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Re: 2 questions

From: Cory Benfield <cory@lukasa.co.uk>
Date: Sat, 28 Mar 2015 21:36:43 +0000
Cc: ietf-http-wg@w3.org
Message-Id: <12289F7E-AF51-4764-9183-40FBC4C36B15@lukasa.co.uk>
To: Glen <glen.84@gmail.com>

> On 28 Mar 2015, at 14:43, Glen <glen.84@gmail.com> wrote:
> 1. What were the reasons for HTTP/2 not requiring TLS?

The shortest answer to this is that there was not much extra cost in allowing plaintext HTTP/2, and it was requested by several WG members for specific use cases where TLS may not be appropriate.

In practice, most of HTTP/2 in the open web will be deployed using TLS because by and large plaintext intermediaries are likely to misunderstand or mangle HTTP/2. Chrome and Firefox have no plans to support HTTP/2 in plaintext, which in practice means most websites won’t bother either.

> It would be nice if the web was just "secure by default", and I would have thought that now would be the right time to move in that direction.

We are. =) Check out the opportunistic encryption draft[0] for examples of how we’re moving in that direction. Firefox already supports this draft, so websites can today start offering opportunistic HTTP-over-TLS if they would like to.

> 2. Are the BREACH and CRIME exploits still applicable, especially with regard to content (body) compression? If so, does that mean that it's not possible to compress content (with gzip, for example) and still maintain security?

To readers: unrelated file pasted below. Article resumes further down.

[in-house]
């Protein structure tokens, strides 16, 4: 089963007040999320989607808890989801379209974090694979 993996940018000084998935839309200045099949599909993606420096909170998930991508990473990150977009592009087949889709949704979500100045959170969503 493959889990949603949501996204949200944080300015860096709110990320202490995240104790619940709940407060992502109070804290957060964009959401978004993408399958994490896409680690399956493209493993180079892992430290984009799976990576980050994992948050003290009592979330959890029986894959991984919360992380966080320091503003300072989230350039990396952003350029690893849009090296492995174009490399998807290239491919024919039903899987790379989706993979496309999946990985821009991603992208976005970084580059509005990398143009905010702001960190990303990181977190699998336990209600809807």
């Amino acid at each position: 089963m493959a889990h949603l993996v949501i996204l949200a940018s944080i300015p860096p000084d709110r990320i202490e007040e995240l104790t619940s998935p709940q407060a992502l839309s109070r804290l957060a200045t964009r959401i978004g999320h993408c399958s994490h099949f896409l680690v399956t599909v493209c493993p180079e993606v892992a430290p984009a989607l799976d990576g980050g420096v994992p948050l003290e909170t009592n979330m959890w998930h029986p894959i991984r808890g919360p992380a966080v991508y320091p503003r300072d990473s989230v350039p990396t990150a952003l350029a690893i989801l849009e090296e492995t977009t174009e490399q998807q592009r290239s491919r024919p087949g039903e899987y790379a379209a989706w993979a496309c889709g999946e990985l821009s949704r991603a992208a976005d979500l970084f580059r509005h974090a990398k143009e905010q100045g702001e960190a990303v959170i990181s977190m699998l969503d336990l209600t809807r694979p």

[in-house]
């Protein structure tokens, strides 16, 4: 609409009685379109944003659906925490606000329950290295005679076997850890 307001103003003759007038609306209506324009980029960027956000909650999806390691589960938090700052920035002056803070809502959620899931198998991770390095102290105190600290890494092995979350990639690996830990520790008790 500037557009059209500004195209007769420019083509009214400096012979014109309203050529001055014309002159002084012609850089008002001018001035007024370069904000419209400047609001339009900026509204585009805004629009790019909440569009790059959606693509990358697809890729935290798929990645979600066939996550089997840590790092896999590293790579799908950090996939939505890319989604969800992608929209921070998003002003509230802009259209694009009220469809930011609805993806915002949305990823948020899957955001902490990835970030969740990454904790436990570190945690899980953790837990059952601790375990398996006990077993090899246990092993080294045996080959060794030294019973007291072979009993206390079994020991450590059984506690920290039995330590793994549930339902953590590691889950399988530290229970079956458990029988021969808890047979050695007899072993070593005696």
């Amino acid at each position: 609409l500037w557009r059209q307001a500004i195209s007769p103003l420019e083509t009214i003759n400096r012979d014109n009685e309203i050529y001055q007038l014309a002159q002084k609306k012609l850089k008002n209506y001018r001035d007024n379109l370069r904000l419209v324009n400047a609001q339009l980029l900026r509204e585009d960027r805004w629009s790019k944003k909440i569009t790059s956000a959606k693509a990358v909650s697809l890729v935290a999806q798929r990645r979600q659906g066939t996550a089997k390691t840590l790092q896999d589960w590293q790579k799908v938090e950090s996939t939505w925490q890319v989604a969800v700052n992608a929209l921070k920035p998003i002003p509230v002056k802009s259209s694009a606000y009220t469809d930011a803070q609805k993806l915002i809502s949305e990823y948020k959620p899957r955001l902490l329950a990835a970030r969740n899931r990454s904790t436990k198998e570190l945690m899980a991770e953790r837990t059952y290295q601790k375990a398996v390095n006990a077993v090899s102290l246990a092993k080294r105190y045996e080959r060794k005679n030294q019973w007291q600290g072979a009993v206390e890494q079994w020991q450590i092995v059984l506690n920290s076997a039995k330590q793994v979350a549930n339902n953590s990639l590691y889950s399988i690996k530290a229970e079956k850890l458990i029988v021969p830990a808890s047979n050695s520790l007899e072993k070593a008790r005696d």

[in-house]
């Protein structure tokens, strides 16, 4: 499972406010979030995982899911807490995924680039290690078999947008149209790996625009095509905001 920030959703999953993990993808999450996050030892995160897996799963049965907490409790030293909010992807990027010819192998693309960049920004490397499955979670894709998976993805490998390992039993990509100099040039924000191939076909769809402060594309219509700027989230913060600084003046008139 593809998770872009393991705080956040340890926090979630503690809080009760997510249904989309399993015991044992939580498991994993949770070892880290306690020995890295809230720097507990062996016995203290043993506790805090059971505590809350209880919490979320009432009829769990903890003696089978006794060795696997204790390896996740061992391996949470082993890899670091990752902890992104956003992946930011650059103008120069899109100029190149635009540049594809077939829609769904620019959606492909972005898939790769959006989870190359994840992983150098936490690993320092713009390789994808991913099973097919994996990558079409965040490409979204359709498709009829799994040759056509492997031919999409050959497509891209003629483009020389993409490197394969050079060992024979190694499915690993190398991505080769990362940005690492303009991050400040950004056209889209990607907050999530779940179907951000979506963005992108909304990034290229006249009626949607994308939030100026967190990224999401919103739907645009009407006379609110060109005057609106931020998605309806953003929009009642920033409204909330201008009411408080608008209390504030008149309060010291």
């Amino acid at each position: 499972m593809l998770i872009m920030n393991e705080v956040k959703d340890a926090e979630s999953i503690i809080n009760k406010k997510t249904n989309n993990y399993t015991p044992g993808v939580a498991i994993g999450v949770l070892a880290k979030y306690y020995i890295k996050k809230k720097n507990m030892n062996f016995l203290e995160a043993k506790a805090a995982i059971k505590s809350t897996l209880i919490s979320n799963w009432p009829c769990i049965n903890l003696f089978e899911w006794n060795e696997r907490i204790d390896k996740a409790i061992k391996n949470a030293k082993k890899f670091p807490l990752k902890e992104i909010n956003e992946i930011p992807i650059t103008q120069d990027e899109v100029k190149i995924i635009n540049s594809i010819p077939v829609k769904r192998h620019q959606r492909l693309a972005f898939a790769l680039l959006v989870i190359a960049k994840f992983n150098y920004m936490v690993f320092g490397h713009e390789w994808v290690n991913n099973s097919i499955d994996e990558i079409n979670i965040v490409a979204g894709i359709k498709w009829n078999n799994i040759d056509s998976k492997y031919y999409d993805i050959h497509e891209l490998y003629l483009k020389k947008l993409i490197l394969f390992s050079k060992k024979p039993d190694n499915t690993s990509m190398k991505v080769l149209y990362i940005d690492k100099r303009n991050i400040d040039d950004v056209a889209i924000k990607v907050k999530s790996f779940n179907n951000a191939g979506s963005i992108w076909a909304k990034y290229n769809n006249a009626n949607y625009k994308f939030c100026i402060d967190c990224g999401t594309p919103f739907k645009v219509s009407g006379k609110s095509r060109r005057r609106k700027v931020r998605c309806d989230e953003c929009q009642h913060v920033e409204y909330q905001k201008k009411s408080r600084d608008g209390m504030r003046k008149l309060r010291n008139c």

Yes with regard to body compression, no with regard to headers. As I understand it this can be somewhat mitigated by the use of padding in HTTP/2, but it cannot be entirely removed.

It is possible to compress content without harming security *in certain cases* with well-crafted algorithms (see HPACK), but it may not be possible to do it with gzip. I’m not an expert in this area, so I won’t say more: I’ll let someone who knows more than me dive in.


[0]: https://tools.ietf.org/html/draft-ietf-httpbis-http2-encryption-01
Received on Saturday, 28 March 2015 21:37:12 UTC

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